Depression. In contrast to this, during periods of depression thinking patterns tend to be negative. These negative thoughts centre about the self, the world, and the future.

A critical point may occur in the transition from a manic/hypomanic phase into one of low mood. Plans made during a period of high energy aren’t likely to be achieved when energy and mood are low, and if this lack of achievement is seen as personal failure it may then exacerbate the low mood.

PHYSICAL SYMPTOMS OF bipolar disorder

Mania or hypomania. One of the hallmark characteristics of mania is the increased level of energy. During periods of mania and hypomania, it is also common for people to report a decreased need for sleep (distinct from insomnia in that they still feel refreshed upon waking), excessive energy experienced as restlessness, or an increased sexual drive.

Depression. There are several distinctive physical symptoms that can occur during depressive episodes. These include changes to sleep patterns, changes in appetite (and subsequently weight), a reduction in sexual drive, and decreased energy levels.

Have a look at our blog post on why sleep is so important for our mood.



Mania or hypomania. As energy levels increase, it is common for individuals in a manic or hypomanic episode to become over-active and engage in reckless or risky behaviours they otherwise would not do. This pattern of increased activity usually begins slowly, however often increases over time, and can itself escalate the experience of mania. Examples of such behaviours may include:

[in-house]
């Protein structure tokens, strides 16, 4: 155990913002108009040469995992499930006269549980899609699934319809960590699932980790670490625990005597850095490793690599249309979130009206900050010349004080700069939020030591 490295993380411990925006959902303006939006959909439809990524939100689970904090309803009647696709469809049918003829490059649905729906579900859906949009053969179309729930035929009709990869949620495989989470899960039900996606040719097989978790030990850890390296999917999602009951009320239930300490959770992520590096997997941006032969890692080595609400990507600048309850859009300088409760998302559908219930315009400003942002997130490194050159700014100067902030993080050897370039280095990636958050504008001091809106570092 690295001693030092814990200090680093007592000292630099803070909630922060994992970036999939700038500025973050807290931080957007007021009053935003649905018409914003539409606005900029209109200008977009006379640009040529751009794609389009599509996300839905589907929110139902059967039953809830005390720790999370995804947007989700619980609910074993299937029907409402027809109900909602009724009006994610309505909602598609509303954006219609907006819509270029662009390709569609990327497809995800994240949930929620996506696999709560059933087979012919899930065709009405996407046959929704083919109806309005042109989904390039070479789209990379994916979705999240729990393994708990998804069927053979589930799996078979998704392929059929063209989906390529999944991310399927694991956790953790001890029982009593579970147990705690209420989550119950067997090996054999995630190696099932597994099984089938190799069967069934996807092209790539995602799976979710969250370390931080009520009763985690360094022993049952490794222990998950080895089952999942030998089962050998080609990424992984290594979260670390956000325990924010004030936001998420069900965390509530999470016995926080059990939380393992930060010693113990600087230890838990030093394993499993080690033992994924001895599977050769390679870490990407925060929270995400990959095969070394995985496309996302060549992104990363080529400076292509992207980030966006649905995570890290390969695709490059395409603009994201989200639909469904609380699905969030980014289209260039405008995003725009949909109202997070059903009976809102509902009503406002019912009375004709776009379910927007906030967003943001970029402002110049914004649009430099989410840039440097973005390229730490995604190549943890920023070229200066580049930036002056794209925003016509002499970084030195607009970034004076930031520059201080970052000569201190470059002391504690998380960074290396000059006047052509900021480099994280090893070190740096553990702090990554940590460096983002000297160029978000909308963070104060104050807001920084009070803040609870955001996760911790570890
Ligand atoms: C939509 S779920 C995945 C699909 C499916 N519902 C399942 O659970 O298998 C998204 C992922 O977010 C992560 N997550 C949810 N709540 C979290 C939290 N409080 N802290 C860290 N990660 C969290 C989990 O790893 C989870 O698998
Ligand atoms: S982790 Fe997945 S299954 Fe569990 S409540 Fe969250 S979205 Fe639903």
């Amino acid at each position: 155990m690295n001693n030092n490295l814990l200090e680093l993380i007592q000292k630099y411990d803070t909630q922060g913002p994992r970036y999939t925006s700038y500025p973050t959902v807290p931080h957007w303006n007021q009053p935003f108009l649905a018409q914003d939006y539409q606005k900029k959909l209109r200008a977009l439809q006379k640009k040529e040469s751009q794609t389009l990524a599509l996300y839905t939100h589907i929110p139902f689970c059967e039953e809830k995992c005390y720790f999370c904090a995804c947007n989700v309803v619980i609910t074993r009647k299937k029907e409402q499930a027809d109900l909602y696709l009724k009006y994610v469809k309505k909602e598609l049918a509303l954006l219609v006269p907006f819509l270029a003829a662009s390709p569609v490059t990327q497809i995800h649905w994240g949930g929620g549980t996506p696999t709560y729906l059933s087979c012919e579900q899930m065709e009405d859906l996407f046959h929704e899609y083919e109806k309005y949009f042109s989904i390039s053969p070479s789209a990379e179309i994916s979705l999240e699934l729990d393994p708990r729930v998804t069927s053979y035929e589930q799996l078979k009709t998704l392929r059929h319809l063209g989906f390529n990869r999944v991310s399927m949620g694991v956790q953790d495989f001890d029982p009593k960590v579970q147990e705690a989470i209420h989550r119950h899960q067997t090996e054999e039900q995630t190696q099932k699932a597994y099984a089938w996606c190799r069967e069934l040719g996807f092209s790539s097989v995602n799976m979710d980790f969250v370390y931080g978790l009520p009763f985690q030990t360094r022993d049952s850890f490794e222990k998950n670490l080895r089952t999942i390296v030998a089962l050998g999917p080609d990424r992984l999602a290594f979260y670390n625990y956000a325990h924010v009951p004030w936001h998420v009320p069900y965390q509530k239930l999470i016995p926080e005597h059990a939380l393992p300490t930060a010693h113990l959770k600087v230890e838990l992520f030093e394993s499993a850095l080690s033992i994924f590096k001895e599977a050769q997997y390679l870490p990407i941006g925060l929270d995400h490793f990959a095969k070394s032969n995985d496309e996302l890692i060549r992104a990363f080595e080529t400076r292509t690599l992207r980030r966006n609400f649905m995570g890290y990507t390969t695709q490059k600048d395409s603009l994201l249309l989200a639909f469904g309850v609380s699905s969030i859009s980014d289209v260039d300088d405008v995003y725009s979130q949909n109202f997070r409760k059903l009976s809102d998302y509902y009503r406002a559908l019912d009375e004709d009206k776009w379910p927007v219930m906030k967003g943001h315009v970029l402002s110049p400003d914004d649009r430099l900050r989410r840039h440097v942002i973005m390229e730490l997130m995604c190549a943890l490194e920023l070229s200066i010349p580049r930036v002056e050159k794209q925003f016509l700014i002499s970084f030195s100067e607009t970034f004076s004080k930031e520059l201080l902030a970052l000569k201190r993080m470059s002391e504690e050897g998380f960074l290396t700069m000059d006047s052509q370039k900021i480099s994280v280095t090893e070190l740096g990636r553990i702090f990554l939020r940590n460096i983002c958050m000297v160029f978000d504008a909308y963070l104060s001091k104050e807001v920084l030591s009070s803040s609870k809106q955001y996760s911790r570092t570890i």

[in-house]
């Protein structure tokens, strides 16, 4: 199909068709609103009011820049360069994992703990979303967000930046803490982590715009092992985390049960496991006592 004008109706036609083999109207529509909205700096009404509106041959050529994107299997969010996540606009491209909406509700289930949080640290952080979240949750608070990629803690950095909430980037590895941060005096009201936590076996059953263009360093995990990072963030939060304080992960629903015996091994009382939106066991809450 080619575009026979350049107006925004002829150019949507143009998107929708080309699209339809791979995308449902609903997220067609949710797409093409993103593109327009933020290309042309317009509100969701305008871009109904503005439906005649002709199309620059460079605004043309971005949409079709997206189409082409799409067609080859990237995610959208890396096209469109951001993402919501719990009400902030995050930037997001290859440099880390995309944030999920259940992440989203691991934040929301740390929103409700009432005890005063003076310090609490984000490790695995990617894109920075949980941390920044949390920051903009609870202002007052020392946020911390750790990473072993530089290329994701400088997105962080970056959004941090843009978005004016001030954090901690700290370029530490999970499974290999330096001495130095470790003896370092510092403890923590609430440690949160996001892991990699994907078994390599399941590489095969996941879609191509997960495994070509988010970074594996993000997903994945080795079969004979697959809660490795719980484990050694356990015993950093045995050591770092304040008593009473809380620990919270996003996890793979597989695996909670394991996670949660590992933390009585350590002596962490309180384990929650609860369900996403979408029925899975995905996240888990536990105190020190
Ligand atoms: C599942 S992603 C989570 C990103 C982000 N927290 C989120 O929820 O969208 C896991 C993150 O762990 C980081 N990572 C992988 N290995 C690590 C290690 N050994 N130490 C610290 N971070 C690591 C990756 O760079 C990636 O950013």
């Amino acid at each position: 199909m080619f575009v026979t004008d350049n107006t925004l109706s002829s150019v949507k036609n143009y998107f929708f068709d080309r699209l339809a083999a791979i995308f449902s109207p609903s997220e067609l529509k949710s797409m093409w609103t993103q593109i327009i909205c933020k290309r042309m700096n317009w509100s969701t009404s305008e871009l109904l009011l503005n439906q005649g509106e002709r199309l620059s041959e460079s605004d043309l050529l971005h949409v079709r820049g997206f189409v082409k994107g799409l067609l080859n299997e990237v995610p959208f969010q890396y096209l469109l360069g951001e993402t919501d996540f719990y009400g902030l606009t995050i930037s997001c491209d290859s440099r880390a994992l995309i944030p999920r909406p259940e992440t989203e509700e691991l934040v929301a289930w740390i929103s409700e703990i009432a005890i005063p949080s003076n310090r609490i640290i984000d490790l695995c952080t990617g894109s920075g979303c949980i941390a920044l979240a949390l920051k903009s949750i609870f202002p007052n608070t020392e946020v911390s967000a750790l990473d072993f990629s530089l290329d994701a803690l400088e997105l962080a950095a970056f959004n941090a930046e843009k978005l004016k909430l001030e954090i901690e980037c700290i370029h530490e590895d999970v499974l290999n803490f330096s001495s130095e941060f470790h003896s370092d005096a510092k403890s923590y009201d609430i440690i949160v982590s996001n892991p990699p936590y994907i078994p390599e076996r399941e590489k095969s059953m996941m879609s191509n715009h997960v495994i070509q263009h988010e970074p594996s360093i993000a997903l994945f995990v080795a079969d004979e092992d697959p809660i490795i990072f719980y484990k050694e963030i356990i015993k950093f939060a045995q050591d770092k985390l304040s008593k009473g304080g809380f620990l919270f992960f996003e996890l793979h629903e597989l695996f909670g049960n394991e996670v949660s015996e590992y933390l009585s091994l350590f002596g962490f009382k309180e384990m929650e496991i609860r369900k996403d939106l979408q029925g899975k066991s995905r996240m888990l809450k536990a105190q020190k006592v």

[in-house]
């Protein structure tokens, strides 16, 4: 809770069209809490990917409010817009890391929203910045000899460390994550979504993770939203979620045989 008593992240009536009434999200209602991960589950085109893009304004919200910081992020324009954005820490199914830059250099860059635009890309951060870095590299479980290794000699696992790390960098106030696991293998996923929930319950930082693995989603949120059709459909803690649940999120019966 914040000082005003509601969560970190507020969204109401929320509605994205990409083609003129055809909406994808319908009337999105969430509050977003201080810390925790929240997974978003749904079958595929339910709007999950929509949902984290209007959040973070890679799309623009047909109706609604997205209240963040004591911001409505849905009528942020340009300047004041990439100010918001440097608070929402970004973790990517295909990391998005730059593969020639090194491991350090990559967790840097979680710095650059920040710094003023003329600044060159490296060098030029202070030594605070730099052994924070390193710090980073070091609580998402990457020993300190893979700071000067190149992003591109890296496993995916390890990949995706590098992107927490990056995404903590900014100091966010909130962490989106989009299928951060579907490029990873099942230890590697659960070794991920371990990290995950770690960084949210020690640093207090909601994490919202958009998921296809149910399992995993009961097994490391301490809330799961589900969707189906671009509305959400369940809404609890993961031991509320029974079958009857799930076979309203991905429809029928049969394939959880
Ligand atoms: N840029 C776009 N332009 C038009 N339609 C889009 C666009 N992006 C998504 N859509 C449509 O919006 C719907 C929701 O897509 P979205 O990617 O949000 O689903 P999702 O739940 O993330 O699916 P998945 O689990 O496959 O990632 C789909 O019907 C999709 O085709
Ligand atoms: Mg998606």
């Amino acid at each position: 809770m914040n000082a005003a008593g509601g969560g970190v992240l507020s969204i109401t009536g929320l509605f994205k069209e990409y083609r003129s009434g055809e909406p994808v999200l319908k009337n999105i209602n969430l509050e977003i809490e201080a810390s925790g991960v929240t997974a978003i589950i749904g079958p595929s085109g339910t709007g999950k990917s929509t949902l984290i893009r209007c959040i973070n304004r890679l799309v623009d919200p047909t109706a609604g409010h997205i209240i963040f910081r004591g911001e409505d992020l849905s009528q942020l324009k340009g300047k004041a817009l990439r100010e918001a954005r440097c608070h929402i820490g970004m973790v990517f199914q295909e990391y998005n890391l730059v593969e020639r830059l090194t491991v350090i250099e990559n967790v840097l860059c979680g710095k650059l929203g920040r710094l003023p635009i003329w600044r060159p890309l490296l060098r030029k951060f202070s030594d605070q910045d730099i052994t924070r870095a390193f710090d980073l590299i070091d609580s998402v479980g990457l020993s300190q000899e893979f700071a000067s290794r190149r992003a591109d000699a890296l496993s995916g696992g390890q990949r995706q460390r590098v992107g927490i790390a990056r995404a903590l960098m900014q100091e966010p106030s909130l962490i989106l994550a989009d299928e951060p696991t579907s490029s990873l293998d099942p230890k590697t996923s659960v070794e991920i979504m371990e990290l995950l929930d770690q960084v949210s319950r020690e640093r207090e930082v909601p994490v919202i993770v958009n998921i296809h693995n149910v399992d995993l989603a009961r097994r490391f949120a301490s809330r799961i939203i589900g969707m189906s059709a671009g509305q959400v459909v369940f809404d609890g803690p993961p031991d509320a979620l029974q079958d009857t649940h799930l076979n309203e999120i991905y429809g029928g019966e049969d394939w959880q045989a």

• Going out walking in the middle of the night because of being unable to sleep.

  • Taking fewer safety precautions when dating.

  • Emptying the bank account with potentially painful financial consequences, often to buy things that aren’t necessary, to drastically change one’s appearance, or even gambling.

Depression. Behavioural changes are also common during the depressive episodes. This typically centres around a decrease in activity and may include socially withdrawing, stopping previously enjoyable activities and hobbies, and no longer going out. As with mania, these changes to behaviour often tend to make depression worse.

TREATMENT FOR bipolar disorder

  • PSYCHOPHARMACOLOGY. When considering potential treatments for Bipolar Disorder it is critical to seek advice from a GP or psychiatrist regarding medication. There are different types medication that may be of help - mood stabilisers, antipsychotic medication, and anti-depressants, and it is vital to seek medical advice regarding the correct medication (dosage and combination).

  •  COGNITIVE BEHAVIOURAL THERAPY (CBT) is helpful as an adjunct to medication in the treatment of Bipolar Disorder [3]. Here, the focus is on learning monitor the ups and downs of manic and depressive episodes and to examine and shift unhelpful thinking and behaviour patterns that exacerbate the extremes of mood. In addition, CBT focusses on identifying early warning signs of changes in mood and developing structured daily routines.

If you think Bipolar Disorder may be impacting you, why not Contact Us for a tailored approach?


[1] American Psychiatric Association. (2013). Diagnostic and statistical manual of mental disorders (5th ed.). Washington: American Psychiatric Association.

[2] Jones, S., Lam, D., & Tyler, E. (2014). Bipolar disorder. In A. Carr & M. McNulty (Eds)The Handbook of Adult Clinical Psychology (2nd ed, pp. 607-634). New York: Routledge.

[3] Szentagotai, A., & David, D. (2010). The efficacy of cognitive-behavioral therapy in bipolar disorder: A quantitative meta-analysis. The Journal of clinical psychiatry. doi: 10.4088/JCP.08r04559yel